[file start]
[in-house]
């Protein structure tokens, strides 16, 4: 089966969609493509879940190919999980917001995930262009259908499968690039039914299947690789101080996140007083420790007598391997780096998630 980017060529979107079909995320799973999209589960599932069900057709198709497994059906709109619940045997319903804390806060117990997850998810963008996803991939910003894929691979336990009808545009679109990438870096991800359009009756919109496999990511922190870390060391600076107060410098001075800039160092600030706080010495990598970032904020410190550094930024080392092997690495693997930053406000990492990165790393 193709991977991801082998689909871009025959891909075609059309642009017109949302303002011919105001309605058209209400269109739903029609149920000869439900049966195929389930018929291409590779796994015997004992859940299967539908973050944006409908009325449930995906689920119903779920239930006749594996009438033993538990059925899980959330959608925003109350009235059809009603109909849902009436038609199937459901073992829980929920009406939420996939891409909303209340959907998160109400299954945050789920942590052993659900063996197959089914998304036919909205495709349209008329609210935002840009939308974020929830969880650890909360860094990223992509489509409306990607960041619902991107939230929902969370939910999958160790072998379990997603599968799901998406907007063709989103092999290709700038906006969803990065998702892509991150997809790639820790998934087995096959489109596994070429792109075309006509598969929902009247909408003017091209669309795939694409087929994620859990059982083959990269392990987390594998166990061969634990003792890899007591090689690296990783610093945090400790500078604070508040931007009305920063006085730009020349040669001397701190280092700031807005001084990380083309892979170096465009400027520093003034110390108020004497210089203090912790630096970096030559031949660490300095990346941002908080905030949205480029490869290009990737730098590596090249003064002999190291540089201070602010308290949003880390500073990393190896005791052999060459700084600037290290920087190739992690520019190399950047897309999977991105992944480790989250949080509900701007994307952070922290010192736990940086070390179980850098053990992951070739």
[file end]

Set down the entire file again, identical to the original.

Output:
[in-house]
């Protein structure tokens, strides 16, 4: 089966969609493509879940190919999980917001995930262009259908499968690039039914299947690789101080996140007083420790007598391997780096998630 980017060529979107079909995320799973999209589960599932069900057709198709497994059906709109619940045997319903804390806060117990997850998810963008996803991939910003894929691979336990009808545009679109990438870096991800359009009756919109496999990511922190870390060391600076107060410098001075800039160092600030706080010495990598970032904020410190550094930024080392092997690495693997930053406000990492990165790393 193709991977991801082998689909871009025959891909075609059309642009017109949302303002011919105001309605058209209400269109739903029609149920000869439900049966195929389930018929291409590779796994015997004992859940299967539908973050944006409908009325449930995906689920119903779920239930006749594996009438033993538990059925899980959330959608925003109350009235059809009603109909849902009436038609199937459901073992829980929920009406939420996939891409909303209340959907998160109400299954945050789920942590052993659900063996197959089914998304036919909205495709349209008329609210935002840009939308974020929830969880650890909360860094990223992509489509409306990607960041619902991107939230929902969370939910999958160790072998379990997603599968799901998406907007063709989103092999290709700038906006969803990065998702892509991150997809790639820790998934087995096959489109596994070429792109075309006509598969929902009247909408003017091209669309795939694409087929994620859990059982083959990269392990987390594998166990061969634990003792890899007591090689690296990783610093945090400790500078604070508040931007009305920063006085730009020349040669001397701190280092700031807005001084990380083309892979170096465009400027520093003034110390108020004497210089203090912790630096970096030559031949660490300095990346941002908080905030949205480029490869290009990737730098590596090249003064002999190291540089201070602010308290949003880390500073990393190896005791052999060459700084600037290290920087190739992690520019190399950047897309999977991105992944480790989250949080509900701007994307952070922290010192736990940086070390179980850098053990992951070739």